Introducing the Nerve Cell

The brain is composed largely of nerve cells, or neurons. They look like this:

As you can see, neurons are kind of funny looking. They have a fat body with lots of branches coming off it (dendrites) and one really long leg that extends out from the cell body, the axon.

Dendrites receive connections from other nerve cells.

Axons connect nerve cells to other nerves or tissues.

These connections allow the nerves to transmit their signals all over the body. This is why you can wiggle your toe: The command comes from your brain and creates an electrical impulse that is transmitted by various neurons until the message gets to your toe to wiggle.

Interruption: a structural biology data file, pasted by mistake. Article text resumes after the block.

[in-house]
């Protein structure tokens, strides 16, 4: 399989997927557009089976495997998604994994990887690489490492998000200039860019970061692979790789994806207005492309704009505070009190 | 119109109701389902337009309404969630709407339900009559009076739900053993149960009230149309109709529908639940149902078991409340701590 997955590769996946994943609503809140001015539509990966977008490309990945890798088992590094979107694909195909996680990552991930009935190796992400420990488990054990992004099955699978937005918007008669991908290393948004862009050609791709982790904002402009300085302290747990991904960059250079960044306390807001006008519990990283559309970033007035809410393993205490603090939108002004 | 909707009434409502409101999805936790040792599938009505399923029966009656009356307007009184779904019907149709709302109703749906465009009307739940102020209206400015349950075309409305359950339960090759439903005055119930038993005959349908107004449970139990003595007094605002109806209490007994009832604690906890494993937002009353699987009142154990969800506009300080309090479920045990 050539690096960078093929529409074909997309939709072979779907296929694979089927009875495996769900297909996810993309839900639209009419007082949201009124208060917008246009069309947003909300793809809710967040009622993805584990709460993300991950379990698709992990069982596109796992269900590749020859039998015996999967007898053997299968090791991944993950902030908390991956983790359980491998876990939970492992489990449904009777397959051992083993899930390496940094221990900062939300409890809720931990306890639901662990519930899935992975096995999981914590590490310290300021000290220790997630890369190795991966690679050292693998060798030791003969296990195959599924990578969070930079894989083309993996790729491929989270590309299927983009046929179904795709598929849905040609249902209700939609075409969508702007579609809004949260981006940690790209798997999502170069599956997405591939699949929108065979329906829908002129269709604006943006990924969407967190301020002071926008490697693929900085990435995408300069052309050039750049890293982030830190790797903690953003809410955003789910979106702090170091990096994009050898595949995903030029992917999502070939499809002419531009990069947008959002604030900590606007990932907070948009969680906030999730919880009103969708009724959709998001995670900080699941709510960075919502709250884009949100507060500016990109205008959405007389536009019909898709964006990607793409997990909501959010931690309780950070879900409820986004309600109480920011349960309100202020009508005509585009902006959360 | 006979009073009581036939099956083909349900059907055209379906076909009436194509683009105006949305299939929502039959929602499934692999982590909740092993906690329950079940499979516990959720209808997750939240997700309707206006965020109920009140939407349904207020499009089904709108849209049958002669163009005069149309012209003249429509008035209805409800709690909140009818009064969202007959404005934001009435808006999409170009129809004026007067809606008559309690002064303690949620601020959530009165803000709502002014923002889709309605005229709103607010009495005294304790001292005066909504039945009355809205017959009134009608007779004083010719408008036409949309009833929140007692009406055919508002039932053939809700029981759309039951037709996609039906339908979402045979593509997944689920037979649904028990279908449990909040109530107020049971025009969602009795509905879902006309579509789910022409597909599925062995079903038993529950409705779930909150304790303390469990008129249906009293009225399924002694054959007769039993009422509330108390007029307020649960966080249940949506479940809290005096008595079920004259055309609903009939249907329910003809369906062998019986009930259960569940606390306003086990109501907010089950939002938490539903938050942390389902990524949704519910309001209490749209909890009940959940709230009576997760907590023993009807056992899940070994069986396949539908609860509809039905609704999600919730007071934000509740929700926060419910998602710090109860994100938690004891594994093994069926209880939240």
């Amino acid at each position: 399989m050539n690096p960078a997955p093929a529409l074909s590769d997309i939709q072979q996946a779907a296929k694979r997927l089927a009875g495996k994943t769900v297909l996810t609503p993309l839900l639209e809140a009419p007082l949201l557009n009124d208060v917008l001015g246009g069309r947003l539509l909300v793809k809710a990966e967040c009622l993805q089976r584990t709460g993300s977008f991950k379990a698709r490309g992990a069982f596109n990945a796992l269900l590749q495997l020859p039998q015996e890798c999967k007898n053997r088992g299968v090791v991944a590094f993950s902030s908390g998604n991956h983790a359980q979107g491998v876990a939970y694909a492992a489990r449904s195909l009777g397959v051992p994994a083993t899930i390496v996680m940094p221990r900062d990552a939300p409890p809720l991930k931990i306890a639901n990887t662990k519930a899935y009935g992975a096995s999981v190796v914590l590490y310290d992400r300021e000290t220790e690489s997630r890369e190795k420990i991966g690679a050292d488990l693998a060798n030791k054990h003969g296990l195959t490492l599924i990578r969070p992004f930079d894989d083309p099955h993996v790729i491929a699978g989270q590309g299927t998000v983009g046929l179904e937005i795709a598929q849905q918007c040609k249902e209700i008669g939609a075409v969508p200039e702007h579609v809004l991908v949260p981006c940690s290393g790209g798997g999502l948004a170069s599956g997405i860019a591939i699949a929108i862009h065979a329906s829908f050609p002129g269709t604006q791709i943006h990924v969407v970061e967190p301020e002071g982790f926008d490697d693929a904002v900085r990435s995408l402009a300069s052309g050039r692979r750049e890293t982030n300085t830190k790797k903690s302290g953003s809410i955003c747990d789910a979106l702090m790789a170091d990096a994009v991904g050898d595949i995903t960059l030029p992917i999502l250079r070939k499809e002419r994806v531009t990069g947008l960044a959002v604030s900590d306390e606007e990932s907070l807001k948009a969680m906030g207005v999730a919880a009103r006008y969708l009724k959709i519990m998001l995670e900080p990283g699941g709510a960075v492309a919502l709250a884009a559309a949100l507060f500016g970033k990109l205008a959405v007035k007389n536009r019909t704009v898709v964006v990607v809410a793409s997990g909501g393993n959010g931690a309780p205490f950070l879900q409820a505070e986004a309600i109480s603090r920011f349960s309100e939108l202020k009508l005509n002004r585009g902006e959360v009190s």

Similarly, when someone tickles your foot, a different set of nerve cells transmit the feeling from your foot back to your brain.

Remember those long axons in the nerve cells? They work by carrying electrical impulses to, from and across the brain. Your spinal cord is basically a giant bundle of axons.

The amazing thing is that the speed at which an axon can carry its electrical impulse depends on the development of a layer of fat around it. That fatty layer, called myelin, can accelerate the transmission of signals by up to 100 times.

Myelin develops over time, and grows thicker the more a neural pathway is used. This is one of the biggest differences between teen and adult brains: teenage brains are not fully myelinated.

In our next article we will look at myelin itself, how it develops and what it shows us about the teen brain.



“Nerve Cell Diagram”

“774 – Neuron Connection – Pattern” by Patrick Hoesly, under a CC BY 2.0 license.

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